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motives, evil as far as it is known is rejected, the work of justification proceeds not in the understanding only, but in the will also. Here the second great principle operates-the second in appearance, but the first in power. The understanding was justified by divine Truth; the will is justified by divine Love. Justification then proceeds to the outward conduct. The affections of the soul being fixed on God, and the thoughts of the mind being enlightened by Truth, the outward actions of the man are, in agreement with his will and understanding, pure, holy, and upright.

Yet justification is a gradual work. So far as evil is destroyed, and good received, so far the man is justified, and no further. But evil can only be destroyed so far as it is seen, and the discovery of evil is a work which is not effected in a moment. At first the greater and more open corruptions are seen, and being seen, are put away. As light increases, evil of a more concealed nature is discovered, and at once rejected. Still as the brightness of truth flows in, other evils, the deep and inward corruptions of the heart, are brought to light, and their power in the will destroyed ; and as evil will still remain concealed in every human bosom-as there will always be something found to deplore and reject-so will justification, the discovery and rejection of evil, proceed, until we quit time for eternity, and earth for heayen. There is most assuredly a moment when justification commences, but the work itself is gradual; every true Christian becoming more and more holy by the destruction of sin, and the reception of holiness, till he “enters into the joy of his Lord.”

Attendant upon this justifying state is Joy, as a necessary and unavoidable effect. Millions of spiritual creatures surround us, and according to the state of our affection, we are either in communion with hell, or in conjunction with heaven; for similarity of affection joins spirit with spirit. An unregenerate man, from the opposition of his will to heaven, is in union with those in the other life, who are separated from God and from happiness; and as their feel. ings flow into his mind, he is necessarily unhappy. But when he turns to his Maker, he at once enters into conjunction with God and heaven; and the happiness of heaven, and the peace

of God, flow into and fill his soul. As no one therefore can be removed from hell to heaven without knowing and feel

ing the change, so no one can turn from evil to good; from sin to his Maker; without knowing and feeling that there is in religion a peace which passeth all understanding, and that this peace he himself enjoys.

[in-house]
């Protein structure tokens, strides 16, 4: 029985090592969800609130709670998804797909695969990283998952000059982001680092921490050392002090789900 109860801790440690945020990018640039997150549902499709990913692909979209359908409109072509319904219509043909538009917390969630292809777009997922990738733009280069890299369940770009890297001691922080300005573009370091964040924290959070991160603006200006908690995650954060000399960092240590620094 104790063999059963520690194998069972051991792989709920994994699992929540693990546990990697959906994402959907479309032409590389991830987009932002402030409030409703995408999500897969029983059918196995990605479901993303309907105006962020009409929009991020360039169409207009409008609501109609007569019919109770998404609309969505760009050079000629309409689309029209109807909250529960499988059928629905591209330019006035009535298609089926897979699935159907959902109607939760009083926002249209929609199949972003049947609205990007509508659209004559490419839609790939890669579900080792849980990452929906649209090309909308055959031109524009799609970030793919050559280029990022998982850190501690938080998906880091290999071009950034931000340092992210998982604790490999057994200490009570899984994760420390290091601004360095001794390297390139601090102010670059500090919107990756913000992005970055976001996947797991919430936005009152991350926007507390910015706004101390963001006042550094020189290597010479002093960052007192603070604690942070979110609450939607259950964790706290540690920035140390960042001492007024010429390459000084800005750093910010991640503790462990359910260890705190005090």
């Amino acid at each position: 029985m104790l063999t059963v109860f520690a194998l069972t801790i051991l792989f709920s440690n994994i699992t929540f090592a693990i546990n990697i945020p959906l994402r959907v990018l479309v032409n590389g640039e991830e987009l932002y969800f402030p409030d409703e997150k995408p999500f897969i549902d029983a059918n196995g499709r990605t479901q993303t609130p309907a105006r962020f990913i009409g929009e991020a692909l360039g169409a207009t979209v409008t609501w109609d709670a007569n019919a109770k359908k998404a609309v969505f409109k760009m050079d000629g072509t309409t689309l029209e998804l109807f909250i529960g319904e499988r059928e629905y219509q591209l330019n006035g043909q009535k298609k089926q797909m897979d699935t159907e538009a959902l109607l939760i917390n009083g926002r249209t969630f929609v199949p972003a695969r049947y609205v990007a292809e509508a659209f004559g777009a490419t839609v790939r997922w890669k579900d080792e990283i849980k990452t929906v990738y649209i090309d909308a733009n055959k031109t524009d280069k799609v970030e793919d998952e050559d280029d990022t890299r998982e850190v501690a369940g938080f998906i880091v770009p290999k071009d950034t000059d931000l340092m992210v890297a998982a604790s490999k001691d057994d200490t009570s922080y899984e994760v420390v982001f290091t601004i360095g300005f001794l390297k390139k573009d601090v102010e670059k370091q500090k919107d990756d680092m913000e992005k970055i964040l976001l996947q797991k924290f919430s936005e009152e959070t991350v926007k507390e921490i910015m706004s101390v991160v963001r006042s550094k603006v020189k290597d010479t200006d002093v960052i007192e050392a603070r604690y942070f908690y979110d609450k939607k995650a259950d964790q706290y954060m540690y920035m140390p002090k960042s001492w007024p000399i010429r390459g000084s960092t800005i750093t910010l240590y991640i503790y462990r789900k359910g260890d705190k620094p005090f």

The path which leads to heaven, therefore, is neither love alone, nor faith alone; but faith and love conjoined, and operating in the conduct; and he who would effectually secure his salvation, must have his understanding renewed by faith ; his heart filled with love; and on all occasions must let this inward light «shine before men, that they may see his good works, and glorify his Father who is in heaven.”

J.G. B.P.

THE NATURE OF HEAVEN. In our note upon the resurrection of man, we adduced a few plain and scriptural arguments, to prove that the body of flesh and blood, when cast off, is never resumed : and that the resurrection of the spiritual form takes place immediately after death, and is not a distant event. In speaking therefore, of that state of existence on which the righteous man enters, when he quits this life; we must premise one thing which seems to spring naturally from the arguments formerly adduced ; that is that man after death, appears in a real and substantial form: that he is not a mere shadow, a thought without a subject, but is in every sense of the word a man; possessing all those faculties and powers both of mind and body which raise him above the brute creation, and constitute him an "image of God.We

e are too apt to attribute to the body of matter, faculties and feelings which in truth do not belong to it. If we examine the very

lowest sensations—the mere bodily senses (as they are called) of feeling, hearing and sight, we shall at once be convinced, that the seat of those sensations is not to be sought in the body, but in the spirit. Examine a dead corpse: look at the members and organs: the eye, the ear, the hands; every bodily instrument is in its proper place; every limb is perfect : why then does it not move ? Why” you exclaim,

because it no longer lives; because the spirit is fled” And if so, then it was the spirit that felt, and not the body; it was the spirit and not the body, that saw, and perceived, and acted by it. The body in itself, however perfect in its form, is lifeless and inert :


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a mass of inanimate matter, as void of sensation and feeling as the dust fr which it was taken. It does indeed serve the spirit as a medium of communication with this lower world; but of itself it feels nothing, it hears nothing, it perceives nothing: the smallest sensation—the slightest feeling exists not in the body, but in the spirit within it; take this away and the body is destroyed.

And if it is the spirit to which all our sensations are to be referred, then this spirit must be an organized substance, possessing, with these powers of sensation, various organs, by and through which these feelings are received: for to speak of a spirit acting and feeling, without the means of feeling and action-seeing and hearing, without organs of hearing and sight, is manifestly absurd. The real and spiritual man therefore, as he alone sees, and hears, and feels, so he must possess every organ necessary for the reception and communication both of pain and pleasure.